Extreme holiday lets car fanatics navigate around the most hazardous roads in the world
If you yearn for excitement, a holiday based on dangerous driving may be right up your street.
One company is now offering car fanatics the opportunity to tackle the world’s most dangerous roads in an adrenalin-fuelled two-day break, which it warns is not for those of a nervous disposition.
The holiday-maker has the choice of what tackle the dangerous roads on including the super car, Bugatti Veyrona.
The company, buyagift.com has explained what the holiday’s itinerary will entail, the price coming in at a hefty £200, 000 for just two days.
On the first day the driver will meet their instructor and see their chosen track, before having some training. On the second day they take on the course themselves – along with an instructor – in a dual-controlled car of their choice. The tracks include the ‘Highway to Hell’ in the U.S and the Siberian Highway in Russia.
The two day adventure includes flights in a private jet and five star accommodation.
The brochure says: ‘If you’re looking to travel further afield, look no further than the ‘Road of Death’ in Bolivia. This incredible drive is suitable for only the most fearless explorers – with narrow tracks winding round steep mountains and sheer 1,000 metre drops, this location is considered among the most hazardous in South America – luckily, you’ll be partnered with experienced instructor, in case things get hairy!’
Although drivers are able to make their own choice of car, with a range from Nissan Skylines right up to supercars, they have been warned that there is no way they will be allowed to put their foot down and will be driving in controlled circumstances at all times.
A company spokesman said, “It’s all about taking in the journey and watching the mayhem.’
“You’ll spend an exhilarating day behind the wheel, facing up to the tightest of corners and terrifying sheer drops, with severe weather conditions and battered roads providing an injection of adrenaline to this white-knuckle ride of an experience,’ the company said.
The firm has received a number of enquiries from customers about the prospect of a trip, but no-one has yet snapped up the holiday.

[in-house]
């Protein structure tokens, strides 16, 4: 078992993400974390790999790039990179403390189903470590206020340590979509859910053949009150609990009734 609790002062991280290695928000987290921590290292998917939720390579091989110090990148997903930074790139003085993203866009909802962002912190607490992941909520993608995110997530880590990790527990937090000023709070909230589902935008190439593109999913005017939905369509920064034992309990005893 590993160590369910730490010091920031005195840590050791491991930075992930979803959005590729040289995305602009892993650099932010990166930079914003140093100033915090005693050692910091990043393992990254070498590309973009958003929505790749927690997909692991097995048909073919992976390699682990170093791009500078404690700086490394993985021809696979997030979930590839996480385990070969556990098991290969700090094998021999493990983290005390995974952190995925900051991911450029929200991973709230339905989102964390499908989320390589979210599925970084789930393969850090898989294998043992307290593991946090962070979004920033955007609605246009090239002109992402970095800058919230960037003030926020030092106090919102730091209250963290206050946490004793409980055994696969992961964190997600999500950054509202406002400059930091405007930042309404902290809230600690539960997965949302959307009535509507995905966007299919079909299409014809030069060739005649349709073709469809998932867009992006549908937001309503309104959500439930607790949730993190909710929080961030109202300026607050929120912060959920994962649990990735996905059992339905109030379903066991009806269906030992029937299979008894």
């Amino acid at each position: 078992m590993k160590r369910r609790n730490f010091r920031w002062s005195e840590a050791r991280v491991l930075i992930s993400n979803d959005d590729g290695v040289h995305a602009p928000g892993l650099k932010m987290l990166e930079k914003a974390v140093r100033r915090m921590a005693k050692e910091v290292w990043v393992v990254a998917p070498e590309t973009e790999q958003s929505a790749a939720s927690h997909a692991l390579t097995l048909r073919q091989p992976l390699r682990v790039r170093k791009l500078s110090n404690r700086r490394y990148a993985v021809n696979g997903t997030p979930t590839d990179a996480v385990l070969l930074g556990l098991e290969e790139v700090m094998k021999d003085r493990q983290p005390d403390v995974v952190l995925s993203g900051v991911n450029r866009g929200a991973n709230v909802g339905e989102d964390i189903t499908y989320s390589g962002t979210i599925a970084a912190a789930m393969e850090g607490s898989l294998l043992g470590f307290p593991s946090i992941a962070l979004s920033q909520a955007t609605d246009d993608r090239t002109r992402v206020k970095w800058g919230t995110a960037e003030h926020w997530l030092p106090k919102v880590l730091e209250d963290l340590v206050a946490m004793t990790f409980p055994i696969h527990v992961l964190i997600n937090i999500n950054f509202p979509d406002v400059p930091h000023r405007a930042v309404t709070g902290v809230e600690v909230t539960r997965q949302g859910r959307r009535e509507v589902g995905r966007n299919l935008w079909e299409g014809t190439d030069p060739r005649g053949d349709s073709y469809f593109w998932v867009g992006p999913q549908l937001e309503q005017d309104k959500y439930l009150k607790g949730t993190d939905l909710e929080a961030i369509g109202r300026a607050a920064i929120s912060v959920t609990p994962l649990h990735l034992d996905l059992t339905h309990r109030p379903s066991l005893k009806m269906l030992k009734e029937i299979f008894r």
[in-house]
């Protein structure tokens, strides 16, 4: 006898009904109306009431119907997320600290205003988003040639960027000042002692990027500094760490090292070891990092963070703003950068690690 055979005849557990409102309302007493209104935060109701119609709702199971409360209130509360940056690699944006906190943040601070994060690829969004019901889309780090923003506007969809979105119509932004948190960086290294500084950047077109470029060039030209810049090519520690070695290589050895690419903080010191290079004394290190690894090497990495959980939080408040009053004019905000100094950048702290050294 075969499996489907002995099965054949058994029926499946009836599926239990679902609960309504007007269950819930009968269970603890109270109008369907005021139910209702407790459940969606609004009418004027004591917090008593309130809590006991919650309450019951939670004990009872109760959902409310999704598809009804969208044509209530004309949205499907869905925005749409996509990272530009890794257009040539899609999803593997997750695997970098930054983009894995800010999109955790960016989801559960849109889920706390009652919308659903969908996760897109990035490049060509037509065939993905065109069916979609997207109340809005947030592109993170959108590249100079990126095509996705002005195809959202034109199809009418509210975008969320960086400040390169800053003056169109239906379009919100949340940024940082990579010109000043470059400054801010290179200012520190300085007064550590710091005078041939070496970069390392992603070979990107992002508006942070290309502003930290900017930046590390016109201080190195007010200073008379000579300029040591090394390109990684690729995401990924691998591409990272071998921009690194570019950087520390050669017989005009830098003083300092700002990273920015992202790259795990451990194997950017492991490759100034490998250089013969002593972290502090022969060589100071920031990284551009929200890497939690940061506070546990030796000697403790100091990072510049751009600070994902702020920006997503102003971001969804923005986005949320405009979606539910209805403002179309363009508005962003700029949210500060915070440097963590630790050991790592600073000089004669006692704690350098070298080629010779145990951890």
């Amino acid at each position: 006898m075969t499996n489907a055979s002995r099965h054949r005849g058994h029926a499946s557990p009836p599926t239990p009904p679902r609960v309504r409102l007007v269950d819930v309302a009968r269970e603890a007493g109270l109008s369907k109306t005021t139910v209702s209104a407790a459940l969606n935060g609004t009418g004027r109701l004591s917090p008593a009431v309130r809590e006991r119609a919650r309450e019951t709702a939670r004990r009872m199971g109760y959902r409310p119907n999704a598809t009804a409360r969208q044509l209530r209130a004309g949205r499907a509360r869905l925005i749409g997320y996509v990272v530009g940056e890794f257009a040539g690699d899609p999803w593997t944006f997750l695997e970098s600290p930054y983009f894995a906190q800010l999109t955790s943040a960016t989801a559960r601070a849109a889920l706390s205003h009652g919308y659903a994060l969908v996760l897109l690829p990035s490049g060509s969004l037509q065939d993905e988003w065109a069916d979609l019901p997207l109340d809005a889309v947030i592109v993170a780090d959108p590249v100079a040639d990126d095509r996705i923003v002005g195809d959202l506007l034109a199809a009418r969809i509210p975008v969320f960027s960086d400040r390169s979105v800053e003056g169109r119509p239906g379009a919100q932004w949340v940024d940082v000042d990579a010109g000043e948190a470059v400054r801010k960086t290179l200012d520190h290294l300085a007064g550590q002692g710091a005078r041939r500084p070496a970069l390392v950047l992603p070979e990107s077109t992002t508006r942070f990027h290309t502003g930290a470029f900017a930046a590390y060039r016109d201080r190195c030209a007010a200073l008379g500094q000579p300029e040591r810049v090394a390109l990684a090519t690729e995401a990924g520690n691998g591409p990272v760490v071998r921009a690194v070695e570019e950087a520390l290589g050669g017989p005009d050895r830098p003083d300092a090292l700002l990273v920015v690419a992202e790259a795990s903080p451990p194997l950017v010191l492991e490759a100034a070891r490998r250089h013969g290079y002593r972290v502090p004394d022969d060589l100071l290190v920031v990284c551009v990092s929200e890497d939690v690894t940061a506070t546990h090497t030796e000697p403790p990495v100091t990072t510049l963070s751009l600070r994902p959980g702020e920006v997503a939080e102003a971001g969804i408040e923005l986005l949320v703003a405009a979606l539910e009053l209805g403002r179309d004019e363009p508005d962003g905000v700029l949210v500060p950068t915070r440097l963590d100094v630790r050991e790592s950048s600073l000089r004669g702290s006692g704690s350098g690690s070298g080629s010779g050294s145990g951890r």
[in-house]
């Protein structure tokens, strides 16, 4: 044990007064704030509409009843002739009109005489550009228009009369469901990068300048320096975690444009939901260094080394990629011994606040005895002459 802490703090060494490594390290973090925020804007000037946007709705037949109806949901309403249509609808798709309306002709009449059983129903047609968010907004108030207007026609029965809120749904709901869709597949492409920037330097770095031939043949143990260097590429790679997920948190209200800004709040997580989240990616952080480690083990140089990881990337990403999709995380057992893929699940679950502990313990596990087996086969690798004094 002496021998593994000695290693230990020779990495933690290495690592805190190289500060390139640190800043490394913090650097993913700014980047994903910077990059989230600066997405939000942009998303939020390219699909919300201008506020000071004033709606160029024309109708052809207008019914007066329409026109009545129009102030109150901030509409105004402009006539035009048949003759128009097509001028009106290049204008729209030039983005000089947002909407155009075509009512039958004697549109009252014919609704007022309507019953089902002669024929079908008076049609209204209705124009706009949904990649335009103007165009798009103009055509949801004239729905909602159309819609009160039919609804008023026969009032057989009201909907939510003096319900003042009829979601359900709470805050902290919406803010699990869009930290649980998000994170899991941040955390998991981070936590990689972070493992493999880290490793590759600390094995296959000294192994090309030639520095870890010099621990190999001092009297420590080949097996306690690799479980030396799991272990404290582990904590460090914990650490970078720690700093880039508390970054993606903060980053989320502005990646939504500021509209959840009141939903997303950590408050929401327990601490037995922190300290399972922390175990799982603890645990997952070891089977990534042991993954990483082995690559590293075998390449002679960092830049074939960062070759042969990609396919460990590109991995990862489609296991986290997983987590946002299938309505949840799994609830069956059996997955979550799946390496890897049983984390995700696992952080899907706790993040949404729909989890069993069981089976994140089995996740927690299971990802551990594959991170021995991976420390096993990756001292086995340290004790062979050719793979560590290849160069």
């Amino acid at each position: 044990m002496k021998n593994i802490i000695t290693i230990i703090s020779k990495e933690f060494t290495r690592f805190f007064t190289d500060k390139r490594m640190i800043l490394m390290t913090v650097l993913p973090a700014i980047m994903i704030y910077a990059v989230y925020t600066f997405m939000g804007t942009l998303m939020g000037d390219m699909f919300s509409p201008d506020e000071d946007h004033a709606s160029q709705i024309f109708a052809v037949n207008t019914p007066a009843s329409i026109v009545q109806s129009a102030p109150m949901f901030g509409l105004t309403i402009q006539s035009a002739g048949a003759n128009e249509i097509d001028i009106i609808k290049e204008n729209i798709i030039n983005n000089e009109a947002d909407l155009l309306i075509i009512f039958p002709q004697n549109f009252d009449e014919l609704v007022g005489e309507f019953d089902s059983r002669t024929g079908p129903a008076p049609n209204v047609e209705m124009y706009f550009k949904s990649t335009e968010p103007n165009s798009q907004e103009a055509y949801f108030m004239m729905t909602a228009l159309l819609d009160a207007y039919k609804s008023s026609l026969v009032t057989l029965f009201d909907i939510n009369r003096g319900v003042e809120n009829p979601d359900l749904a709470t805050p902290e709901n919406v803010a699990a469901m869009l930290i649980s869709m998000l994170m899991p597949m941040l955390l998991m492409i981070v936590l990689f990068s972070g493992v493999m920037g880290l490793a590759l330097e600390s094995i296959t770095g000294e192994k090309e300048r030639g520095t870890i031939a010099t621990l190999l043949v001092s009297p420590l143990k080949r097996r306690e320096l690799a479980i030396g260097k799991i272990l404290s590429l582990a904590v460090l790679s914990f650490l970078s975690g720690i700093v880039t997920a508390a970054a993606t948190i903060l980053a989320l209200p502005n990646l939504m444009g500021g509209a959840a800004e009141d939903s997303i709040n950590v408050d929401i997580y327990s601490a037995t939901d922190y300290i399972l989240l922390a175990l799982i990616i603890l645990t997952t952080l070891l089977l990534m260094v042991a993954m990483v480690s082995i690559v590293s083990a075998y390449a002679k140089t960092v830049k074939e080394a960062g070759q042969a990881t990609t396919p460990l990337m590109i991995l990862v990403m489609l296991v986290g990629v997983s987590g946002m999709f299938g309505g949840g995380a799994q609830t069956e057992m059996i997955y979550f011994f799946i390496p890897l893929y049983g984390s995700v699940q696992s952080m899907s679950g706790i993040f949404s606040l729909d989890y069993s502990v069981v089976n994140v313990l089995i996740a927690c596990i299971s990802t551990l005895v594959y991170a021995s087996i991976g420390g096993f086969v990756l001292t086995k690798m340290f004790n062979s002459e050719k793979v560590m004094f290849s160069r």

They warned that the short break is not suitable for anyone with a heart condition and that drivers must have a valid driving license and passport.
According to a map created showing the 22 most dangerous roads on the map, the North Yungas road in Bolivia is considered to be the world’s most dangerous route and even has the nickname of ‘death road’. With the 40-mile stretch of single-track road meanders round cliffs, there are no barriers to protect drivers going in opposite directions from life-threatening drops.
Each road is rated according to its ‘fear factor’ with the North Yungas scoring 10 out of 10, while Pakistan’s friendly sounding, Fairy Meadows Road, was rated the second scariest because of its treacherous high altitude, unstable and narrow mountain roads.
Surprisingly such dangers seem to appeal to many people seeking the dangerous adventure.
Here is a list of the Worlds top 22 most dangerous roads on the map which is based upon the World Health Organisation global status report of 2013 as well as other data sets.
- Pan-American Highway – Alaska, U.S.
- Trans Siberian Highway – Russia
- N2 Settlers Freeway – South Africa
- Nairobi-Nakuru Highway – Kenya, Africa
- T0117Bakhchysarai Highway – Ukraine
- Trollstigen – Norway
- Federal Highway 1 – Mexico
- North Yungas Road – Bolivia
- Commonwealth Avenue – Quezon City, Philippines
- James Dalton Highway – Alaska, U.S.
- BR-116, Rodovia da Morte – Brazil
- Zoji La – India
- Guoliang Tunnel Road – China
- Taroko Gorge Road – Taiwan
- The Pasubio Road – Italy
- Skippers Canyon Road – New Zealand
- Nanga Parbat Pass – Pakistan
- Bruce Highway – Queensland, Australia
- U.S. Route 431 – Alabama, U.S.
- A726, the old A74 – Scotland, UK
- Patiopoulo-Perdikaki Road – Greece
- Ruta 5 – Chile
The world’s longest road – the Pan-American Highway, which begins in Alaska and passes through countries in South America – is included on the map because of its high temperatures, landslides, impassable sections in wet weather and even livestock in the road.
Closer to home, Scotland’s A726, otherwise known as the old A74, has a fear factor of four out of 10. The map explains that the seven kilometre road is renowned for head-on collisions and has had nearly 40 fatalities between 2000 and 2005. A high number of the accidents involved pedestrians or cyclists.
Norway’s Trollstigen or ‘troll ladder’ comprises many hairpin bends and sheer drops which get particularly perilous in icy conditions, while Brazil’s Rodovia da Morte puts drivers at risk in a very different way.
The ‘highway of death’ is responsible for thousands of deaths every year and is poorly maintained, with gangs and bandits along its long stretch.
The map, which lists roads all over the world, was created to highlight the dangers of driving, as although road safety is improving, over 1.2million people are killed in road accidents each year and a further 20 to 50million are injured.
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